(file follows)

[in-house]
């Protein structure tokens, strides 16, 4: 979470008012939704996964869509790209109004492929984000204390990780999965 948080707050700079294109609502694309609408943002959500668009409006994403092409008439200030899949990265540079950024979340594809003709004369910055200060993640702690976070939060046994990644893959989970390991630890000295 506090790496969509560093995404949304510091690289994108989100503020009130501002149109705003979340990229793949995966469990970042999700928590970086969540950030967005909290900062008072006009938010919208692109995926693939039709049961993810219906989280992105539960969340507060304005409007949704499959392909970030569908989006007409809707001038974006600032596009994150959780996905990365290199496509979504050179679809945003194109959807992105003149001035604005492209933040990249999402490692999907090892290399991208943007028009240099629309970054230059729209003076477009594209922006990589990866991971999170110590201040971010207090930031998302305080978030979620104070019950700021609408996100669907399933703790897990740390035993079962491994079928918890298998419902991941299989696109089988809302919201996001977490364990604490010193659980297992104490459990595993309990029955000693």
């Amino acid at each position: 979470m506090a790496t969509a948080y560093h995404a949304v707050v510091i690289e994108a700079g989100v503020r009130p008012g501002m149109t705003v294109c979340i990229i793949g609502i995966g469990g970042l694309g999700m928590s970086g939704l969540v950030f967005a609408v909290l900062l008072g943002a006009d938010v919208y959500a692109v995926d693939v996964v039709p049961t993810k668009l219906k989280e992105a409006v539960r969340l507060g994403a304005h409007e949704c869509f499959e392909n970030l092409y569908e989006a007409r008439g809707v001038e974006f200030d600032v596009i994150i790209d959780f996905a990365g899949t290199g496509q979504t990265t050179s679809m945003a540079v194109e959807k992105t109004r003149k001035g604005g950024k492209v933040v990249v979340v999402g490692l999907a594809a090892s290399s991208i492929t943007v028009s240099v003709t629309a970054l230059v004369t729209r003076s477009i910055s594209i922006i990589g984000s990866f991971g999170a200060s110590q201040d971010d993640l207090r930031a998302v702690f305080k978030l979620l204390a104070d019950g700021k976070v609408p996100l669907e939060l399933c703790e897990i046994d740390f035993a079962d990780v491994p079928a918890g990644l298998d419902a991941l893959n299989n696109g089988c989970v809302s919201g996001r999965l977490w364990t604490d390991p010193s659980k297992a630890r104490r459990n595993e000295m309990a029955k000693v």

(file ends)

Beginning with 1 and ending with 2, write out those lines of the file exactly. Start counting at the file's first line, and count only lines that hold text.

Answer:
[in-house]
């Protein structure tokens, strides 16, 4: 979470008012939704996964869509790209109004492929984000204390990780999965 948080707050700079294109609502694309609408943002959500668009409006994403092409008439200030899949990265540079950024979340594809003709004369910055200060993640702690976070939060046994990644893959989970390991630890000295 506090790496969509560093995404949304510091690289994108989100503020009130501002149109705003979340990229793949995966469990970042999700928590970086969540950030967005909290900062008072006009938010919208692109995926693939039709049961993810219906989280992105539960969340507060304005409007949704499959392909970030569908989006007409809707001038974006600032596009994150959780996905990365290199496509979504050179679809945003194109959807992105003149001035604005492209933040990249999402490692999907090892290399991208943007028009240099629309970054230059729209003076477009594209922006990589990866991971999170110590201040971010207090930031998302305080978030979620104070019950700021609408996100669907399933703790897990740390035993079962491994079928918890298998419902991941299989696109089988809302919201996001977490364990604490010193659980297992104490459990595993309990029955000693």